Hi,

    although born and living in Central Europe, I’m impertinent enough to comment on the article. The “Arts Positions Chart” looks really straightforward but it exposes just one topic and puts it out of context. Given that USA have been in economical decline for past 4 years maybe the question american voter should ask himself should be also: “Who makes more reasonable economic desicions?”…

    You know, All I want to say is that it’s not that hard for any politician to take someone else’s money and spend it for something noble in order to get some votes…

  2. Charley Parker Post author

    Thanks, Jan. Your comment is relevant and not impertinent at all.

    Yes, the topic of the Candidates Arts Positions chart is intentionally about that one part of their policies in particular, as that is the interest of the organization that compiled it, and is also my interest in writing this article.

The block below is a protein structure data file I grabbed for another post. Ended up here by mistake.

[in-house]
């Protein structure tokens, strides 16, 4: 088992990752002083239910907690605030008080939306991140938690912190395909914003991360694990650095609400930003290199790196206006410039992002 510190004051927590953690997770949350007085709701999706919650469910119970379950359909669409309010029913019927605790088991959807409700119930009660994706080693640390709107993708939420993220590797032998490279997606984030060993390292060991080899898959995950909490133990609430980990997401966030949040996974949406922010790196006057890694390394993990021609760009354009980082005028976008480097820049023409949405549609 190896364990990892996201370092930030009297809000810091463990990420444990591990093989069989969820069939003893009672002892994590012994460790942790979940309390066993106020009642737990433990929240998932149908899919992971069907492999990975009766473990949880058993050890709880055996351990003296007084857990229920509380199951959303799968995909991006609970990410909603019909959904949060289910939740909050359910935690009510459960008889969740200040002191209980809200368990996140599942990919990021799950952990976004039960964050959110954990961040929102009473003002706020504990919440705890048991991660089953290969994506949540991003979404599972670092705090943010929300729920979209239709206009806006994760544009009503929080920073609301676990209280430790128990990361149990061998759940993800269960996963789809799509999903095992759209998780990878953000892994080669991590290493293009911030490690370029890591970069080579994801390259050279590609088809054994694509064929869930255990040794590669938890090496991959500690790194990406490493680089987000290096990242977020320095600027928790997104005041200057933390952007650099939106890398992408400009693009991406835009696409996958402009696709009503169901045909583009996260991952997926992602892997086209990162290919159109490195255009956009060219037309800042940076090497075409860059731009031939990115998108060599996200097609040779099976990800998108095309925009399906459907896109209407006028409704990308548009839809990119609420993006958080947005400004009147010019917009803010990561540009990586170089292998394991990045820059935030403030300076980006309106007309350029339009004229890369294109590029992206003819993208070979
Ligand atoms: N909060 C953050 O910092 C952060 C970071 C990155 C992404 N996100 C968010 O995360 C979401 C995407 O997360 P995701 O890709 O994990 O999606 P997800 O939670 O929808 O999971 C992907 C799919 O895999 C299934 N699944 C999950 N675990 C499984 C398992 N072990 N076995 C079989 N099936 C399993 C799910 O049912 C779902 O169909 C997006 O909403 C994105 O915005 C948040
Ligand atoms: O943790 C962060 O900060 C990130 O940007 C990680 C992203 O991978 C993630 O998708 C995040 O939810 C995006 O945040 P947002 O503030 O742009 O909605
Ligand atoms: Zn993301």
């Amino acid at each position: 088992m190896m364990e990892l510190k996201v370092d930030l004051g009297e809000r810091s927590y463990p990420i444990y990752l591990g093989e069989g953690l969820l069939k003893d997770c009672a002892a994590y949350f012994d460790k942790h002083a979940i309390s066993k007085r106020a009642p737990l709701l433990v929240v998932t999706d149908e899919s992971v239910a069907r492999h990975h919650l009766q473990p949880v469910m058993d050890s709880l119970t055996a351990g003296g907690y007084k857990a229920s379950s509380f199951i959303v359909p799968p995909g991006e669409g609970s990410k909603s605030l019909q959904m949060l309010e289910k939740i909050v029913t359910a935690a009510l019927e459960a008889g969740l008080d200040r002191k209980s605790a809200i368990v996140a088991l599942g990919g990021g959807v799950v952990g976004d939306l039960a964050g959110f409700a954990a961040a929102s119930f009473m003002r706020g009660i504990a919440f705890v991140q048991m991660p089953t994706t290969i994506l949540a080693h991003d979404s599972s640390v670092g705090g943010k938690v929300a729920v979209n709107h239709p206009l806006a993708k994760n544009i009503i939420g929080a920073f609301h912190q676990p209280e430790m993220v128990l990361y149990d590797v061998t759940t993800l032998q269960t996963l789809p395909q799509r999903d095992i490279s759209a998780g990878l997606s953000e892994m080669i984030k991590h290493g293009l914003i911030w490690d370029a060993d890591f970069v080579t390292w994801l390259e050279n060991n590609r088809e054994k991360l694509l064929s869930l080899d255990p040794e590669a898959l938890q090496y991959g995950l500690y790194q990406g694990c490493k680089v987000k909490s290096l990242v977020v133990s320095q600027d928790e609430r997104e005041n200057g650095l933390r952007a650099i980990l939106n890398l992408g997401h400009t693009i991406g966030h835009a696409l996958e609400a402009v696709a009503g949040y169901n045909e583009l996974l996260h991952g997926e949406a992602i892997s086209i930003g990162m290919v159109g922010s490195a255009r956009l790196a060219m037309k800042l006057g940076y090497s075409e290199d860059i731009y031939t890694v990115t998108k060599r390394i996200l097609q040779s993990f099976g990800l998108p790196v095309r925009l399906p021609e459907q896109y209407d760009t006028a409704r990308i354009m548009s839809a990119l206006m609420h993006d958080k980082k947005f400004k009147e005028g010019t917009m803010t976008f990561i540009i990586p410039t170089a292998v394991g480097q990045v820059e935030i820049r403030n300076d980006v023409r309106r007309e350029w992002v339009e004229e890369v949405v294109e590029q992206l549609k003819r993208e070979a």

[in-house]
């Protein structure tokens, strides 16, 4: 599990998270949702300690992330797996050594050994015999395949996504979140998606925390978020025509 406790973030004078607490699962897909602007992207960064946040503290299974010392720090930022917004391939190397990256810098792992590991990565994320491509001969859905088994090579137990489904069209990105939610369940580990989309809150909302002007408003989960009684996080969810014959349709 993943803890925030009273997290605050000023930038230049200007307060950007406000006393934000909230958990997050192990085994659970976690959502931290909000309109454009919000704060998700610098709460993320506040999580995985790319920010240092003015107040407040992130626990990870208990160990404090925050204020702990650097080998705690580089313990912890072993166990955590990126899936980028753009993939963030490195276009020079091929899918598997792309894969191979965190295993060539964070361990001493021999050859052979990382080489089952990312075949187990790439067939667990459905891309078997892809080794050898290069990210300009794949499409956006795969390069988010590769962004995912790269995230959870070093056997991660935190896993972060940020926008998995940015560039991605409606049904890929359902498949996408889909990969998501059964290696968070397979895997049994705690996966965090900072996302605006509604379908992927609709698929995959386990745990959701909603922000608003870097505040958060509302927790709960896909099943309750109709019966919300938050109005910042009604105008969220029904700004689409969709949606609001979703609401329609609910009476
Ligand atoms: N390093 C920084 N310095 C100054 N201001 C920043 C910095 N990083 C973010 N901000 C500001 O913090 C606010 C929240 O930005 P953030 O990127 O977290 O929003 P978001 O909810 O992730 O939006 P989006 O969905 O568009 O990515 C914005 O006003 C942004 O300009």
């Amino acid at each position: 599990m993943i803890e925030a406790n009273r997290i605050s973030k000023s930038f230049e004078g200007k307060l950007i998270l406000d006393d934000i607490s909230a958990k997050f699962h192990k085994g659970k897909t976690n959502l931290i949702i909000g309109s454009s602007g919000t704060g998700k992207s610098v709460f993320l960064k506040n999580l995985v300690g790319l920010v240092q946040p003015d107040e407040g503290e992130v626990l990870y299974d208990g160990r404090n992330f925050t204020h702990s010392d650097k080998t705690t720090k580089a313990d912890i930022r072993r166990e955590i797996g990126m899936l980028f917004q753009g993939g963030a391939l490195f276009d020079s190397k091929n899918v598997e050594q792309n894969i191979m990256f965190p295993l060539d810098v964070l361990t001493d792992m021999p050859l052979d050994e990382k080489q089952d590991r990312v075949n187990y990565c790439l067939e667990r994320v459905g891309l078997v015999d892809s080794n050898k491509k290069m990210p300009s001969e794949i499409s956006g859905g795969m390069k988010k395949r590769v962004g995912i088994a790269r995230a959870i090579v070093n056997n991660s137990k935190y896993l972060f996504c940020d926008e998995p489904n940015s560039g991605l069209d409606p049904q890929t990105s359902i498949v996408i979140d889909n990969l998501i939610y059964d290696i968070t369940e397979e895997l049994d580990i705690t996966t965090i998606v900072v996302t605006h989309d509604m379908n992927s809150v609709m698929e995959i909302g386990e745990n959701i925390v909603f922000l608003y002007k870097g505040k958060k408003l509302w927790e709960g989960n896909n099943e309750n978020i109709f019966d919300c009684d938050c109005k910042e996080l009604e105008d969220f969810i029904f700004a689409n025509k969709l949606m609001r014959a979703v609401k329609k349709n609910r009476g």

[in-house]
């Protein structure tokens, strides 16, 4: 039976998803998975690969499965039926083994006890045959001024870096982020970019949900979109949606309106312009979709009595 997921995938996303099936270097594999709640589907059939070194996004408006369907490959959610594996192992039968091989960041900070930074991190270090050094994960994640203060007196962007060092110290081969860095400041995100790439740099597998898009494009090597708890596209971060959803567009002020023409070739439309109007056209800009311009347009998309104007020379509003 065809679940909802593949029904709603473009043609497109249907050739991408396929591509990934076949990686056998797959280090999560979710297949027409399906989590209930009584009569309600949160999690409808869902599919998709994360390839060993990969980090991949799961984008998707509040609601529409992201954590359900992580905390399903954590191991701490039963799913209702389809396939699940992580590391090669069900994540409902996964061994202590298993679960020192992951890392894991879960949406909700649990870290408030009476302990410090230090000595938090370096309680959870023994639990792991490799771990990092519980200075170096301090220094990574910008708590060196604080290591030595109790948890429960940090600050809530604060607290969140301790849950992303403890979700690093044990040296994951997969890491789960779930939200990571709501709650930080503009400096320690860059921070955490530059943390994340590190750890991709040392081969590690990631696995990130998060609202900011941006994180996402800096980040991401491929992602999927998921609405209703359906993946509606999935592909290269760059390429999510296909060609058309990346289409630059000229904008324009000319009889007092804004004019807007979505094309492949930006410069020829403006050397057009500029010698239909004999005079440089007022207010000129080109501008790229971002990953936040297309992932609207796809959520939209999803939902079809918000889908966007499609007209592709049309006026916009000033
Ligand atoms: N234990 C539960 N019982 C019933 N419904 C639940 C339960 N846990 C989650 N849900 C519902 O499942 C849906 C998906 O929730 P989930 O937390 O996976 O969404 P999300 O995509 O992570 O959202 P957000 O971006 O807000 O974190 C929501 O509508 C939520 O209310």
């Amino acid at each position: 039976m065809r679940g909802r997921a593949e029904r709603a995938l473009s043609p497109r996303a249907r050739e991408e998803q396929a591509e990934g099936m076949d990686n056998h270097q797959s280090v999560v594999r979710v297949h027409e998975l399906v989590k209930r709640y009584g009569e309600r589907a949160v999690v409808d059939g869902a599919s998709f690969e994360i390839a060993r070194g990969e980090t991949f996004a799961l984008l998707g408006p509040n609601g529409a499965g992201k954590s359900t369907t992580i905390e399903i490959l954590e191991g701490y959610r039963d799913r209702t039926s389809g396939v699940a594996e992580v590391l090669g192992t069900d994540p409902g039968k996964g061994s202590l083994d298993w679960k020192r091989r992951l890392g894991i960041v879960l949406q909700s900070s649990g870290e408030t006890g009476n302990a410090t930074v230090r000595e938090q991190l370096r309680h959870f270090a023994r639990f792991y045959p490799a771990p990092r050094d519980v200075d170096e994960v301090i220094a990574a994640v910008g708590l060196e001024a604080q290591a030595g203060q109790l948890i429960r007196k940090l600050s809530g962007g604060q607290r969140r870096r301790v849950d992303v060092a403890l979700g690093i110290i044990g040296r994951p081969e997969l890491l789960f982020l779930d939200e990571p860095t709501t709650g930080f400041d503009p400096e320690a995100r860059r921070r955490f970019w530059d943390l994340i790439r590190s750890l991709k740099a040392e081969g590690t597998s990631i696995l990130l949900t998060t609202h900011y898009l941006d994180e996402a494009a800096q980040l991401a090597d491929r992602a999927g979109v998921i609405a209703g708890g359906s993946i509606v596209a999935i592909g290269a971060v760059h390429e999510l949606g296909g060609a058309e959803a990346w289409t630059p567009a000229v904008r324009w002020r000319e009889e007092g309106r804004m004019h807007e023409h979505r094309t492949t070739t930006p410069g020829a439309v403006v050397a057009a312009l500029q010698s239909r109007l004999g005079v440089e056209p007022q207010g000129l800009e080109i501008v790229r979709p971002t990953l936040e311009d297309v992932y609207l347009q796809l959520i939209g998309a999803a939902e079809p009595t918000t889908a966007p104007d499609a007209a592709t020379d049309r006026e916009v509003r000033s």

“Who makes the more reasonable economic decisions?” is indeed the question. Should our tax dollars go to programs that help the arts or to another tiny part of another small pork barrel project within the enormous and bloated budget for military spending?

    Many Americans have a distorted picture (promoted by one of the political parties) of the size of spending on the arts as a percentage of total U.S. federal spending, thinking that it is something like 5 or 6% of the budget, when in fact it is closer to 0.066% — a little over one half of one percent.

    “Who makes more reasonable economic decisions?” is exactly the question.

  3. J. Tueller

    I certainly don’t think it follows that slashing funding for education and the arts in favor of radically expanding military spending and tax breaks for the wealthiest is likely to help a nation’s long term economic health.

    In fact, it was precisely that agenda that caused the U.S economic downturn in the first place.